Thurman, Garcia set for historical showdown in 147-pound title unification

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When Keith Thurman and Danny Garcia clash in a matchup of 147-pound world champions, the unbeaten 28-year-old titleholders will do so with lineal connections to legends Sugar Ray Leonard and Thomas Hearns while competing in just the 10th title unification in division history.

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Thurman vs Garcia PREVIEW: March 4, 2017

Keith Thurman (27-0, 22 KOs) holds the title Hearns once possessed, while Danny Garcia (33-0, 19 KOs) holds Leonard’s former crown heading into their meeting Saturday night at Barclays Center in Brooklyn, New York (CBS, 9 p.m. ET/6 p.m. PT).

Working as a ringside analyst for CBS, Leonard will have a front-row seat for a battle whose winner he calls “the man to beat in the welterweight division.”

“This fight reminds me of my incredible bout against Tommy Hearns. There’s nothing better in boxing than when champions meet to unify a division,” says Leonard, whose September 1981 Fight Of The Year with Hearns is among the most celebrated 147-pound bouts of all time.

“I’ve watched Danny Garcia and Keith Thurman develop as young men and mature both inside and outside of the ring. Now they are both champions facing their biggest test. I truly believe this fight could go either way.”

Thurman-Garcia will be just the third 147-pound title unification between undefeated fighters in boxing history. In the other two, Donald Curry (23-0, 17 KOs) scored a second-round KO of Milton McCrory (27-0-1, 22 KOs) in December 1985, and Felix Trinidad (35-0, 30 KOs) won a close majority decision over Oscar De La Hoya (31-0, 25 KOs) in September 1999.

Both fighters made weight Friday, with Thurman hitting the scale at 146¼ pounds and Garcia coming in at 146½.

Thurman is 2-0 at Barclays Center, and the Clearwater, Florida, native is fighting there for the second straight time after earning a unanimous decision over former world champion Shawn Porter in June in a Fight Of The Year candidate.

“For the Shawn Porter fight, that arena was full of electricity. I could hear the fans throughout the entire fight,” Thurman says. “I think I'll be able to enforce my will on [Garcia] more than I was able to against Shawn Porter. The third time is the charm. We're coming for that knockout.”

Garcia is 5-0 with three KOs at Barclays, and earned a ninth-round TKO of former two-division titleholder Paulie Malignaggi in his last fight there in August 2015. The lifelong Philadelphia resident has also defeated current and former champions Lamont Peterson, Zab Judah and Erik Morales at the Brooklyn arena.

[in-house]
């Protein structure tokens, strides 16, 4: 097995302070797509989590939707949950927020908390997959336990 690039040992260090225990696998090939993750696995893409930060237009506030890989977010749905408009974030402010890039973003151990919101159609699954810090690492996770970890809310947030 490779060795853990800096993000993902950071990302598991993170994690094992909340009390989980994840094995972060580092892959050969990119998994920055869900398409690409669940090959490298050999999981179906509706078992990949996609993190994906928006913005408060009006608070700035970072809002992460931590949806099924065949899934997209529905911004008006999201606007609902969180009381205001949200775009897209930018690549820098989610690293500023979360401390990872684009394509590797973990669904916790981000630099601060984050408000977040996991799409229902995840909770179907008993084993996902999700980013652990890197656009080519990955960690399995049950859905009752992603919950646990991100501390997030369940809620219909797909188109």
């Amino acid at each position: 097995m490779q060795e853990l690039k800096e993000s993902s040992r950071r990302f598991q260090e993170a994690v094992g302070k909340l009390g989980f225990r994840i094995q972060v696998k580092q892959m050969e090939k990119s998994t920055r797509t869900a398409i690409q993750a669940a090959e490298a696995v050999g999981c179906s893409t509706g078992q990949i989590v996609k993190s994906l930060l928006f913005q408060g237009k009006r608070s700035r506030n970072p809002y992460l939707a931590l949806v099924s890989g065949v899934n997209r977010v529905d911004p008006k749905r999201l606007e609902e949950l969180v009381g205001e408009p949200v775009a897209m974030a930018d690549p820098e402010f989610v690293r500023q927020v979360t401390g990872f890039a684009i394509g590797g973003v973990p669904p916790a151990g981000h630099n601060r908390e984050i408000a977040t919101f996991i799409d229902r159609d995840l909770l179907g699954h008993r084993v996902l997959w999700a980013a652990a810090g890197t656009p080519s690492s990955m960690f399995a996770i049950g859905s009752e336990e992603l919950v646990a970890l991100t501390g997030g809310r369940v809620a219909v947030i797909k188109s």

“The atmosphere at Barclays Center is amazing. I can't wait to fight in front of those great fans again,” Garcia says. “I'm definitely a better fighter than Keith Thurman. He's never been in the ring with a guy like me. I'm the better counterpuncher. I'm sharper and I'll prove it on Saturday night.”

This fight reminds me of my incredible [1981] bout against Tommy Hearns. There’s nothing better in boxing than when champions meet to unify a division. Sugar Ray Leonard

Thurman (March 2015) and Garcia (January 2016) both earned unanimous decisions over southpaw former champion Robert Guerrero, who was dropped in the ninth round by Thurman.

“I know Guerrero picks Thurman, who got to Guerrero before Danny did, but I don’t think there’s much to learn from that,” says boxing historian Steve Farhood, who will serve as CBS’ unofficial ringside scorer.

“With the stakes the way they are, I see a long, probable distance fight. If it's a chess match, it will be a high-level, fast-paced chess match.”

A tactical counterpuncher with power, Garcia’s best weapon is his left hook, which earned consecutive fourth-round knockouts of Morales (October 2012) and Amir Khan (July 2012). It was with that same punch that former world champion Luis Collazo caught and nearly knocked down Thurman before “One Time” came back to earn a seventh-round TKO in July 2015.

Garcia can also box, looking spectacular during a unanimous decision over Lucas Matthysse in September 2013 in the fourth of his five 140-pound title defenses. In that bout, "Swift” Garcia endured a mouthpiece-ejecting right to the jaw in the 10th round but came back to floor Matthysse in the 11th.

“Garcia has a big left hook, but I don’t know that he'll be able to rely on one punch since Thurman’s been a full-fledged welterweight for his entire career,” Farhood says. “Garcia must be aggressive, put punches together and force Thurman into a volume-punching type of a fight.”

Thurman’s best chances at winning might stem from using his lateral movement and turning Garcia’s aggression against him much in the way Peterson did in the second half of his fight with the Philly native in April 2015.

“Thurman’s a slightly better boxer, throws slightly straighter punches and may be happy with a chess match,” Farhood says. "Danny’s got to rev up the pace like Porter forced a fast pace.

“Danny will try to box his way inside, but Thurman’s shown he can handle that. Ultimately, I think whichever fighter backs up the most severely hurts his chances of winning.”

For a complete look at Thurman vs Garcia, visit our fight page.

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